Upal Patel co-authored this article.
A USB Type-C® port with USB Power Delivery (PD) is becoming the standard port for charging single- and multicell battery-powered devices. Applications such as wireless speakers, power banks and power tools have been transitioning from proprietary charging ports, legacy USB ports and barrel-jack ports to a standardized USB PD port. USB PD offers a universal alternative for fast and convenient charging, removing the need for users to carry around several adapters or cables with them – helping design engineers create smaller applications with faster charging and fewer components.
As these applications become more feature-rich, compact and power-hungry, it becomes necessary to deliver more power in a smaller solution size. Concurrently, consumers are beginning to expect USB Type-C on their new devices. But implementing a USB PD port has historically been quite challenging for product developers.
Simplifying your design challenge
In the past, adding a USB PD port required a very in-depth understanding of USB specifications and a large firmware and hardware development effort. Several different components need to work together in order to facilitate USB PD support. The two main integrated circuits (ICs) required to complete a USB PD port for charging applications are the USB PD controller IC and battery-charger IC. These ICs typically operate independently of one another and cannot work in a system without a lot of involvement from an external microcontroller (MCU).
This limitation also then requires MCU firmware development in order to communicate events happening on the USB PD port to the battery-charger IC. For example, once the USB PD controller IC negotiates a new voltage and current on the USB Type-C port (or a new power contract), the microcontroller needs to read this information back from the USB PD controller and then update the battery chargers’ charge current and charge voltage based on what’s connected to the USB PD port. Additionally, sourcing power out of the USB PD port to charge external devices requires additional communication between the USB PD controller, MCU and battery charger.
Programming the MCU to interface between the USB PD controller and battery charger is usually not the only firmware development required when adding USB PD. Typical PD controller ICs require some form of firmware development to configure the PD controller behavior itself, such as compiling some code or scripting functions together. Configuring the USB PD controller is necessary in order to ensure that the settings on the PD controller meet your system requirements, including which voltages and currents the system can sink and which ones it can source.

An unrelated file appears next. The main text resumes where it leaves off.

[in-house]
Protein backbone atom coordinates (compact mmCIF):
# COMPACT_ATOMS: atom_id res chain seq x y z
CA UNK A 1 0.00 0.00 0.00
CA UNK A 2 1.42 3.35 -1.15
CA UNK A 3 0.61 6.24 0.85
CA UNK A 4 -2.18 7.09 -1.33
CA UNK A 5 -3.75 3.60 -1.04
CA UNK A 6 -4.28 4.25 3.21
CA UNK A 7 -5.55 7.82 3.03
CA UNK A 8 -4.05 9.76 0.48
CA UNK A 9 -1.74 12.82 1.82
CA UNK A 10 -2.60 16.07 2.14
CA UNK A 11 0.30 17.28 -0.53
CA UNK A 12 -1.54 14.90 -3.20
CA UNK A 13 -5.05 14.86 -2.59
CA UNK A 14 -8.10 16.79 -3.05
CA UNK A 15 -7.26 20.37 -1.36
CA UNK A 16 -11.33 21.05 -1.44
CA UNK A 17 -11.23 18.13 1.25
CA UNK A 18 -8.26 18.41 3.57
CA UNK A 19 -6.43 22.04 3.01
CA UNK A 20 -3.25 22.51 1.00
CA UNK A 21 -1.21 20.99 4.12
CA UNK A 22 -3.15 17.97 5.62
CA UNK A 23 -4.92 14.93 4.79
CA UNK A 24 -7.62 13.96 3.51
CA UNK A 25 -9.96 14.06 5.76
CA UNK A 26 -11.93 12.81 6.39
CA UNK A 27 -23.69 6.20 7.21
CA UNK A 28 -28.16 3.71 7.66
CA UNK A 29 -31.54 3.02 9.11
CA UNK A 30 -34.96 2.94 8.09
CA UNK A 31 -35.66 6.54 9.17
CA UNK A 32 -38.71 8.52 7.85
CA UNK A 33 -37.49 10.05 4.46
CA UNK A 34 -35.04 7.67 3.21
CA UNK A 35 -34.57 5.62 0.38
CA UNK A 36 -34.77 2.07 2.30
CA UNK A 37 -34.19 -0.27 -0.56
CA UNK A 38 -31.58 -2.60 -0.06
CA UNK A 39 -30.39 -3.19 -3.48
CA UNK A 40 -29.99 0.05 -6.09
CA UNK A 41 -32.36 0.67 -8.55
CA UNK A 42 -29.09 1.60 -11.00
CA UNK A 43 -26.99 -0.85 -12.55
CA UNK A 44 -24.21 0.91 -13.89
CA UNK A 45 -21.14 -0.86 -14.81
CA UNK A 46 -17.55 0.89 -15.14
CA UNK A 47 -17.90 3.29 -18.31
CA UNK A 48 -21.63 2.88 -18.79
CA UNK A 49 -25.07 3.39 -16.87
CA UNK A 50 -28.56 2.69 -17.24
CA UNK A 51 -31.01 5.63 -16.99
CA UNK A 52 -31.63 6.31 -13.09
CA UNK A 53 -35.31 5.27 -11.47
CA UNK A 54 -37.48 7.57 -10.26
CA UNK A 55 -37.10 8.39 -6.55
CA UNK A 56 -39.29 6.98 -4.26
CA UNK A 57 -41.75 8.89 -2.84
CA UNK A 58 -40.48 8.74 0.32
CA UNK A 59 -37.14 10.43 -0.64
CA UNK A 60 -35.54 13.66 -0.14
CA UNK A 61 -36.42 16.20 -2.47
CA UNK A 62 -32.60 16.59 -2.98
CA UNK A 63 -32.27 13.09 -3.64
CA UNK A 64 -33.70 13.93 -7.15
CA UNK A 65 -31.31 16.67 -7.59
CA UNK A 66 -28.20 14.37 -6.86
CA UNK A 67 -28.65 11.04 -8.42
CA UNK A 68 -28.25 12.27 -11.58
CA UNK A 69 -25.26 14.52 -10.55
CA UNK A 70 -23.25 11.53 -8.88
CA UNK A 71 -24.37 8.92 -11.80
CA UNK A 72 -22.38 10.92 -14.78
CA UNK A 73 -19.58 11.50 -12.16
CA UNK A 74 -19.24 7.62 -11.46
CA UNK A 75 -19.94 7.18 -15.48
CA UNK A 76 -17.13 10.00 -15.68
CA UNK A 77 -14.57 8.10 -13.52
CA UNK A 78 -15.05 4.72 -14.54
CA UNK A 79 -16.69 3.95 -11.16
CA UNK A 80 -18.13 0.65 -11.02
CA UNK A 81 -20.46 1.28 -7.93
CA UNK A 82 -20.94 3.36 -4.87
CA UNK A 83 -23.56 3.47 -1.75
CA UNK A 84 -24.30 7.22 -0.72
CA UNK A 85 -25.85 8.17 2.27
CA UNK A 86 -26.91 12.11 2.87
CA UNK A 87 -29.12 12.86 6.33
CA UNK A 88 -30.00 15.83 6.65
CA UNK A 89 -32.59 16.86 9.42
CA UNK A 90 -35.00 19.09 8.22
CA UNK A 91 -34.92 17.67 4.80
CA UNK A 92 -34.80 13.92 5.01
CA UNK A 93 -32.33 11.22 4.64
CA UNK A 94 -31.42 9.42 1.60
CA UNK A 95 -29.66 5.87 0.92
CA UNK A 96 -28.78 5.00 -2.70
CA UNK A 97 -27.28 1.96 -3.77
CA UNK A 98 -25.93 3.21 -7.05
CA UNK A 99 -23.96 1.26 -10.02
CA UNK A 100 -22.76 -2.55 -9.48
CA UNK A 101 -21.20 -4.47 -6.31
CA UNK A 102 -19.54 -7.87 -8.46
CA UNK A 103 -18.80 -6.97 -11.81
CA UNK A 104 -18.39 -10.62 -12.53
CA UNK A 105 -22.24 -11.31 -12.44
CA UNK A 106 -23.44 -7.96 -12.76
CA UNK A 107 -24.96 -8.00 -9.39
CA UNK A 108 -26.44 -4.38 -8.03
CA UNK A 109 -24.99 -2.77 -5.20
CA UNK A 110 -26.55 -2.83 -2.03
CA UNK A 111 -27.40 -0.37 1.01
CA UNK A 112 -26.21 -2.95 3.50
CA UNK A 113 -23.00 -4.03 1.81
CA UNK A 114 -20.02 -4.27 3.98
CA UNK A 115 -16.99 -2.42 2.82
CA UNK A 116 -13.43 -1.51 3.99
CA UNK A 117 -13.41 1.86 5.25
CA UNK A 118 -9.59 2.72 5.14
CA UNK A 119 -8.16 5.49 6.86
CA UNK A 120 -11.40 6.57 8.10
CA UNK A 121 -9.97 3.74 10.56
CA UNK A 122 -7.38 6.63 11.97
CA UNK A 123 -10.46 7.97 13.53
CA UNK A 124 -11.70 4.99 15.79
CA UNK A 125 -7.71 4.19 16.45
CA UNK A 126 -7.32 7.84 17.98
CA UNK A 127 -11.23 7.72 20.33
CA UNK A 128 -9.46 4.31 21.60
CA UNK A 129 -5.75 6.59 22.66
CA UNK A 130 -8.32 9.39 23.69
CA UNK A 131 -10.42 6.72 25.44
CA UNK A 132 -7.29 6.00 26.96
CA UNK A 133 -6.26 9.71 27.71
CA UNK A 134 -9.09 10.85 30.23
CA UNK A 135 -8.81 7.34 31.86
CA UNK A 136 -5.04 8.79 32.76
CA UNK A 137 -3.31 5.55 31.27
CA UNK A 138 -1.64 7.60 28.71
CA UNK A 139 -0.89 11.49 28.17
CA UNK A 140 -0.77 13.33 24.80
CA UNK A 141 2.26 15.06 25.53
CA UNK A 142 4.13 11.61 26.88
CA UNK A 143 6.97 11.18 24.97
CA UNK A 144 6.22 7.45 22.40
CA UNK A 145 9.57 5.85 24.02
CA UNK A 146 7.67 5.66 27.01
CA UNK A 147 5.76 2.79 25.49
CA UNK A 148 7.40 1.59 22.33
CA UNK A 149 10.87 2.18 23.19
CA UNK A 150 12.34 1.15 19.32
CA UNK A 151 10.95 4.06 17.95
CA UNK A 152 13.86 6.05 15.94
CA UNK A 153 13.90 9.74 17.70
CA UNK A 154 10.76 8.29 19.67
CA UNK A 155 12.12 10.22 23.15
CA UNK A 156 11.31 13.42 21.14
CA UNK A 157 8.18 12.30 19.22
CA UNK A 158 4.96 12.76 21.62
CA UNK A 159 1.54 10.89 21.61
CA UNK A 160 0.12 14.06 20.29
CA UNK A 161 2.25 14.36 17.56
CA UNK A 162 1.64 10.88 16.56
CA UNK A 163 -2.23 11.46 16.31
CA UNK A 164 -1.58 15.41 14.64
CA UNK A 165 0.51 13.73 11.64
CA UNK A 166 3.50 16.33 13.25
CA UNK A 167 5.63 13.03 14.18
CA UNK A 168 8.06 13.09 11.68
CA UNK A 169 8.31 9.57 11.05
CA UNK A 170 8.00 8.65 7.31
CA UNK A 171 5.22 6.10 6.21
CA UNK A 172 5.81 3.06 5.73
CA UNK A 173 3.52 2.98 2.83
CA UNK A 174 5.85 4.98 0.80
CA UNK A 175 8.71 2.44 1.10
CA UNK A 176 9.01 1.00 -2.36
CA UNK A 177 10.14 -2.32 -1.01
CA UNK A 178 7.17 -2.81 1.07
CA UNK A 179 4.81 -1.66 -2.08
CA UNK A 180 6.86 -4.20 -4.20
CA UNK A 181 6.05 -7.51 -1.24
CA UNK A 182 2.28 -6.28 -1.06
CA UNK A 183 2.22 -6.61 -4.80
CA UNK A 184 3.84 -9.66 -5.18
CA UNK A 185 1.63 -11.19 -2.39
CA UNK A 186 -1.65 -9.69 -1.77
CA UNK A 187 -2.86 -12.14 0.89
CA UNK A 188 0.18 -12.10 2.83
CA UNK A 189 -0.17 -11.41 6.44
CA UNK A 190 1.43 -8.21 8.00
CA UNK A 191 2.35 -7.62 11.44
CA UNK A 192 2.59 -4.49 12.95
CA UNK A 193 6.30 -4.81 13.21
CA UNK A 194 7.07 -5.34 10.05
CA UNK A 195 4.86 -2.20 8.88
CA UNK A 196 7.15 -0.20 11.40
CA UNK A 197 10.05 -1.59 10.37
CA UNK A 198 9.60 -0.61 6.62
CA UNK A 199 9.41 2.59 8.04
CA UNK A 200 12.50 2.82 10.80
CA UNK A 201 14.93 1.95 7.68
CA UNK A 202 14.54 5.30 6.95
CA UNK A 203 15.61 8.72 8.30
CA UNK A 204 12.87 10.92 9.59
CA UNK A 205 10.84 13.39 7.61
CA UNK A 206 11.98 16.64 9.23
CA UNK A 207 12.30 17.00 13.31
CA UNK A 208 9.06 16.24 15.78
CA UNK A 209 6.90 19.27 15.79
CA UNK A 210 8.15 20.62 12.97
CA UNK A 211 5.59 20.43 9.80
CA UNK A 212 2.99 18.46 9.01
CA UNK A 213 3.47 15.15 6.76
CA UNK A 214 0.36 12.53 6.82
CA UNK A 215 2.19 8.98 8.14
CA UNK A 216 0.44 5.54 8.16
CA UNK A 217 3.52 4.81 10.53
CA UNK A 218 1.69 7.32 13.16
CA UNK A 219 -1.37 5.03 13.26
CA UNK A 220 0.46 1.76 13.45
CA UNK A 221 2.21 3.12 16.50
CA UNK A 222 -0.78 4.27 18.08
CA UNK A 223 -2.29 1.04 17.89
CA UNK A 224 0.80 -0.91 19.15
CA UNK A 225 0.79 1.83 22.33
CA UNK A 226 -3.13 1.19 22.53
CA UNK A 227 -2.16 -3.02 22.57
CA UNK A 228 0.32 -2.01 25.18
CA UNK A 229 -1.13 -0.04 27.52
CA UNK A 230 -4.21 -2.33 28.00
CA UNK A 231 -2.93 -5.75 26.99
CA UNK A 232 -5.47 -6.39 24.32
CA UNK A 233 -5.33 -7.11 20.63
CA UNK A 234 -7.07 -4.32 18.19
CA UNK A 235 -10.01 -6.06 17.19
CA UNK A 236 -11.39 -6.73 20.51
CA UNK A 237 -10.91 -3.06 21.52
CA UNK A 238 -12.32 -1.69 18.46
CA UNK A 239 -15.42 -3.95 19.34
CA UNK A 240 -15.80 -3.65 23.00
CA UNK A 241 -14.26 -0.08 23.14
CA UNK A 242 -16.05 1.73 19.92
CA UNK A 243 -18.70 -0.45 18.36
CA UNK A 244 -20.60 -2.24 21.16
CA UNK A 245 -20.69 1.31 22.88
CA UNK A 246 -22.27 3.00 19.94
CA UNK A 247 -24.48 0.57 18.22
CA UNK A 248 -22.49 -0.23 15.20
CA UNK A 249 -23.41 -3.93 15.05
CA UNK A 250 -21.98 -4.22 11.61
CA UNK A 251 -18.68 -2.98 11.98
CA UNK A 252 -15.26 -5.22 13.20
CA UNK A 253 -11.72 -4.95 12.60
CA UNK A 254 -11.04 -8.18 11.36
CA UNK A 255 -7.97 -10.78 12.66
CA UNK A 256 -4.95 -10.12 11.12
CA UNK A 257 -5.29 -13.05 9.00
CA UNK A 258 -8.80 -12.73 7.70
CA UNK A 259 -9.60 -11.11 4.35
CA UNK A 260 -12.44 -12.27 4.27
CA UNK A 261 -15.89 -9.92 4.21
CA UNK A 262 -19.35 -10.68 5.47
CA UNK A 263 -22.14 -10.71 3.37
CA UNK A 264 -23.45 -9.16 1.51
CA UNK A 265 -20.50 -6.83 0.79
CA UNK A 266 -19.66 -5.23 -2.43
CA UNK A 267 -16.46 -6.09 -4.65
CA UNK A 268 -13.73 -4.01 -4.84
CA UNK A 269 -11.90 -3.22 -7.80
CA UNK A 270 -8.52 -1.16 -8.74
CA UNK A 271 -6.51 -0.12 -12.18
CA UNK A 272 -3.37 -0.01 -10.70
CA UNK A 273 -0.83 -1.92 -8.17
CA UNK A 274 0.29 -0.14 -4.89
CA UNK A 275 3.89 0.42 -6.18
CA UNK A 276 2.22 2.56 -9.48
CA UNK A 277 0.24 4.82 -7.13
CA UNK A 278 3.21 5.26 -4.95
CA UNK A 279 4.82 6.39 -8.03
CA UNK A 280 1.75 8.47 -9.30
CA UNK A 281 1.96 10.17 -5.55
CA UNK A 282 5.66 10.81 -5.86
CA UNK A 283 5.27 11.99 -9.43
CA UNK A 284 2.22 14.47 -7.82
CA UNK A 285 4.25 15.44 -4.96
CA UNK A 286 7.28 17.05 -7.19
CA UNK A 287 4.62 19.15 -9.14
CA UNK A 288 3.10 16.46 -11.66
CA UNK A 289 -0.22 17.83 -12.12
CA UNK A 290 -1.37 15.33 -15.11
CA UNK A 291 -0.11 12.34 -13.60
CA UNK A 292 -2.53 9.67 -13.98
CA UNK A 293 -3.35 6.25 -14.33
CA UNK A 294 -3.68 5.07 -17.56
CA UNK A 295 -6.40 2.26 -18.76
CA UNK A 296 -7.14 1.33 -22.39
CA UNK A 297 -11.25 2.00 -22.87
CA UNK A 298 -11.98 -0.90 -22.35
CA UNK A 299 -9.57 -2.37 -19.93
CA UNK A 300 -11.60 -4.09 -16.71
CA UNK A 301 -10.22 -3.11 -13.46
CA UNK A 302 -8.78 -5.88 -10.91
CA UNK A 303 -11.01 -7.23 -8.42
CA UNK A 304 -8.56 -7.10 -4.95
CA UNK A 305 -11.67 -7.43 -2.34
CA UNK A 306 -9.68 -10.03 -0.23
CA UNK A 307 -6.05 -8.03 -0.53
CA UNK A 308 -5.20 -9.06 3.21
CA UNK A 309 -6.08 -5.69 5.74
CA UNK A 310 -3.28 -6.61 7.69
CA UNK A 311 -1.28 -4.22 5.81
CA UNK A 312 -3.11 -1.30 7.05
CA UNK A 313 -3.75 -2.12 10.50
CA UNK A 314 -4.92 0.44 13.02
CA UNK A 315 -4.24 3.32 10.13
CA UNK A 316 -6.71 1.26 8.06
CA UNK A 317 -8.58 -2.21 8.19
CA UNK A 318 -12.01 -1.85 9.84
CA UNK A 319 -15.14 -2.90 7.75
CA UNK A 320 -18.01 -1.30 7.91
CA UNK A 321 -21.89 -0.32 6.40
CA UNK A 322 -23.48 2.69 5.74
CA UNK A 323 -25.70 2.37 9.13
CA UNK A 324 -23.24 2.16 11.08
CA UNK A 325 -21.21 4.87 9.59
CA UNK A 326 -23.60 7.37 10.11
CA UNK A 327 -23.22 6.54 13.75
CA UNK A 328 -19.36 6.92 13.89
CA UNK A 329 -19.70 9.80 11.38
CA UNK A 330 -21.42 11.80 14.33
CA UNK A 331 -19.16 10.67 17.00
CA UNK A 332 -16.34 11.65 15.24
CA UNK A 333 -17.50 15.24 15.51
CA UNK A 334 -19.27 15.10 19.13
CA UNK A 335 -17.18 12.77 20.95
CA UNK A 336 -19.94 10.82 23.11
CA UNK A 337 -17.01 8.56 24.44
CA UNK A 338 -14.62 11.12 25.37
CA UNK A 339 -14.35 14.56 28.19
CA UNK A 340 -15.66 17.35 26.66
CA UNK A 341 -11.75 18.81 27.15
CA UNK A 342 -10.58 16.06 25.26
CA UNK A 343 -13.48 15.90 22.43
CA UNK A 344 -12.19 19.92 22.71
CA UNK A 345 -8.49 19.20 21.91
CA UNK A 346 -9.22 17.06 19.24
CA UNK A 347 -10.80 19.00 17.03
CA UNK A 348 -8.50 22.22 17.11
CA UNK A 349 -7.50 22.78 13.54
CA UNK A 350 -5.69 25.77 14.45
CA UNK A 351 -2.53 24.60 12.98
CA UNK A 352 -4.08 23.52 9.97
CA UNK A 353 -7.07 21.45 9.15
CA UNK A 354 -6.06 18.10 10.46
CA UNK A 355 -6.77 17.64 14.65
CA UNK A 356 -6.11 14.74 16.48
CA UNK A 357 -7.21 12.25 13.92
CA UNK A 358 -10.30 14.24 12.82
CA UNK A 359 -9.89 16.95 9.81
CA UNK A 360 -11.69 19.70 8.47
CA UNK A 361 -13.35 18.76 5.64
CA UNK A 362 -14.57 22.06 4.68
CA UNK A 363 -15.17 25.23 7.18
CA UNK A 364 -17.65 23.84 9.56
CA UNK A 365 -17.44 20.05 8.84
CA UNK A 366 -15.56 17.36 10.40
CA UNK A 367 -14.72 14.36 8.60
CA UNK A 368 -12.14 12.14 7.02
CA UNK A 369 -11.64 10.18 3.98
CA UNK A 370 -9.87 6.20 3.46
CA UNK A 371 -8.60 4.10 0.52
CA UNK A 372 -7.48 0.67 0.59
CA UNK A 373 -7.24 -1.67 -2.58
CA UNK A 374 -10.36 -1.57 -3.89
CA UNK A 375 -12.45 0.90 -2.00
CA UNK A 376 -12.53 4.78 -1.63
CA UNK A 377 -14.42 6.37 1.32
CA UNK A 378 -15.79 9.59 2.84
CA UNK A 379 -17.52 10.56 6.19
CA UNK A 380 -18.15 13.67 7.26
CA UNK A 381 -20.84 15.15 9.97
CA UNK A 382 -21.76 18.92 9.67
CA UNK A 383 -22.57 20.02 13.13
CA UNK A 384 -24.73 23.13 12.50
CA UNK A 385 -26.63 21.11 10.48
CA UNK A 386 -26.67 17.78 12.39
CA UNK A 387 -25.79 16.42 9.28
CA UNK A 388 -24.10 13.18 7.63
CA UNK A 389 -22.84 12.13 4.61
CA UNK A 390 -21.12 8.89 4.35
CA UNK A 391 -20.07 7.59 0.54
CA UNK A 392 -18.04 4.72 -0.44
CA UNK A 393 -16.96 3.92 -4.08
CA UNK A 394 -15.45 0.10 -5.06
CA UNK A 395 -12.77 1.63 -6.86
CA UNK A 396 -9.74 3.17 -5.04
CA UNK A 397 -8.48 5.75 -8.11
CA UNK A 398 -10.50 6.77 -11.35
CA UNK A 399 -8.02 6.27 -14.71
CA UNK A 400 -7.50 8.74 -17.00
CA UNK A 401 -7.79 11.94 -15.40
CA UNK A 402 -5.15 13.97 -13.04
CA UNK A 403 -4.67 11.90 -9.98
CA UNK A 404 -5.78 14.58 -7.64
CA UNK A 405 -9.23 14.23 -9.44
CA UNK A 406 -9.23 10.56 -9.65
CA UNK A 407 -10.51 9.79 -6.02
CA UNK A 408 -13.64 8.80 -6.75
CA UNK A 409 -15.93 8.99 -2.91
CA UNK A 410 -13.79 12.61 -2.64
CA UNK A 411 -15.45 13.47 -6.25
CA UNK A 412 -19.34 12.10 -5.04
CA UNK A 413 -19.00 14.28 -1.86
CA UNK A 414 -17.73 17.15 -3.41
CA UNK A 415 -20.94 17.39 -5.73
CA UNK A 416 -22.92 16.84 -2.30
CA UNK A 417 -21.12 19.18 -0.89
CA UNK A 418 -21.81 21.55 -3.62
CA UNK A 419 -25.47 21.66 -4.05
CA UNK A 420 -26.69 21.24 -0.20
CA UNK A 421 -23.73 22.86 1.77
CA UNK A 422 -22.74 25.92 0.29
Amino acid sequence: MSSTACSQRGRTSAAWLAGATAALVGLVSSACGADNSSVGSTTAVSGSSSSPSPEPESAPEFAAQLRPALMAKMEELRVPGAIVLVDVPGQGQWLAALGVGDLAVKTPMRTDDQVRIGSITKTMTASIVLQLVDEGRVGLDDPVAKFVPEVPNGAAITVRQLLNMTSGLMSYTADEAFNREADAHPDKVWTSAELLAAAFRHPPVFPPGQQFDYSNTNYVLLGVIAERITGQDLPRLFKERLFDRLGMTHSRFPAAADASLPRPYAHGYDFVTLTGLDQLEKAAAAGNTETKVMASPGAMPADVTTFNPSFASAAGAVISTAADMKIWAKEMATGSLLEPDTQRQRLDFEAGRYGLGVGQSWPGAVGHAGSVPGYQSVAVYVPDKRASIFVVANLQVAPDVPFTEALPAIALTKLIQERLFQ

Designing with TI controllers and chargers
To help simplify the design of a USB PD port for battery-powered applications up to 45 W, the TPS25750 USB PD controller adds I2C host support to directly control the BQ25792 battery charger without any intervention from an external MCU. The TPS25750 USB PD controller will automatically update the charging parameters of the BQ25792 over I2C based on the power negotiation over the USB PD port. Thus, the external MCU is now unnecessary, and you don’t need to develop firmware to add a USB PD port to battery-powered applications.
Configuring USB PD port behavior with the TPS25750’s web-based graphical user interface (GUI) entails answering a few multiple-choice questions about what your USB PD port needs to support – no complex scripting, code compiling or firmware development is required. This doesn’t just reduce bill-of-materials costs; it allows you to add USB PD without possessing in-depth expertise about the technology.
The TPS25750 and BQ25792 integrate all of the power paths required for the battery charger and USB PD controller. Figure 1 highlights how these devices simplify the implementation of a USB PD port for battery-powered systems up to 45 W. When using these two ICs together, the USB PD port will be able to support bidirectional power to both source and sink power, thus enabling the system to charge or be charged from the USB PD port when attached to an external device like a laptop, smartphone, headphones or AC adapter.
In addition to these system implementation benefits, the TPS25750D and BQ25792 integrate all of the system’s field-effect transistors (FETs) and remove the need for an external MCU, enabling you to achieve a very small solution size. When compared to an MCU-based nonintegrated USB PD battery-charging implementation, the typical system solution size is around 150 mm2. When using the TPS2570 and BQ25792, it is possible to achieve a system solution size around 55 mm2.
Figure 1: TPS25750D and BQ25792 USB PD battery-charger implementation
Figure 2 highlights an MCU-based USB PD controller and a battery charger with external FETs for applications requiring high-power charging and system power typically greater than 45 W. For applications greater than 45 W, consider pairing the TPS25750 controller with the BQ25731 charger.
Figure 2: MCU-based nonintegrated solution
Table 1 compares USB PD charging for integrated and nonintegrated MCU-based solutions.
Table 1: Integrated vs. nonintegrated USB PD battery-charger implementation comparison
The trend toward using USB PD for charging has recently become more urgent, with regulations pushing for universal chargers. Updating your system to charge from USB PD is now easier than ever with the TPS25750 and BQ25792, enabling you to move to the latest universal charging connector while not compromising on solution size.
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